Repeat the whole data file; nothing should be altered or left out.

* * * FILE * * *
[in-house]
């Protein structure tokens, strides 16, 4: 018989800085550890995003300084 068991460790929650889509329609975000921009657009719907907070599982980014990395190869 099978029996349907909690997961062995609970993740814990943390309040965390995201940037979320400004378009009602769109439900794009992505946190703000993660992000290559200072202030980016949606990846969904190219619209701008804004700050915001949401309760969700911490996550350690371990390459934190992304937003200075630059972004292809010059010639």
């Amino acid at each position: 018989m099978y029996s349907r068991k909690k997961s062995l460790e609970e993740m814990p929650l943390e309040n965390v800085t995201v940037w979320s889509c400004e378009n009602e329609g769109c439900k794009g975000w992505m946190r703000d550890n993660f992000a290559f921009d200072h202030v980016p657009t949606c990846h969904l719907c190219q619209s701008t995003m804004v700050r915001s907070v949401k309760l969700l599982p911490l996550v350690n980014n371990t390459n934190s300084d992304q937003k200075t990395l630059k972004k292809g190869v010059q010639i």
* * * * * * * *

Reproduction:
[in-house]
């Protein structure tokens, strides 16, 4: 018989800085550890995003300084 068991460790929650889509329609975000921009657009719907907070599982980014990395190869 099978029996349907909690997961062995609970993740814990943390309040965390995201940037979320400004378009009602769109439900794009992505946190703000993660992000290559200072202030980016949606990846969904190219619209701008804004700050915001949401309760969700911490996550350690371990390459934190992304937003200075630059972004292809010059010639």
């Amino acid at each position: 018989m099978y029996s349907r068991k909690k997961s062995l460790e609970e993740m814990p929650l943390e309040n965390v800085t995201v940037w979320s889509c400004e378009n009602e329609g769109c439900k794009g975000w992505m946190r703000d550890n993660f992000a290559f921009d200072h202030v980016p657009t949606c990846h969904l719907c190219q619209s701008t995003m804004v700050r915001s907070v949401k309760l969700l599982p911490l996550v350690n980014n371990t390459n934190s300084d992304q937003k200075t990395l630059k972004k292809g190869v010059q010639i």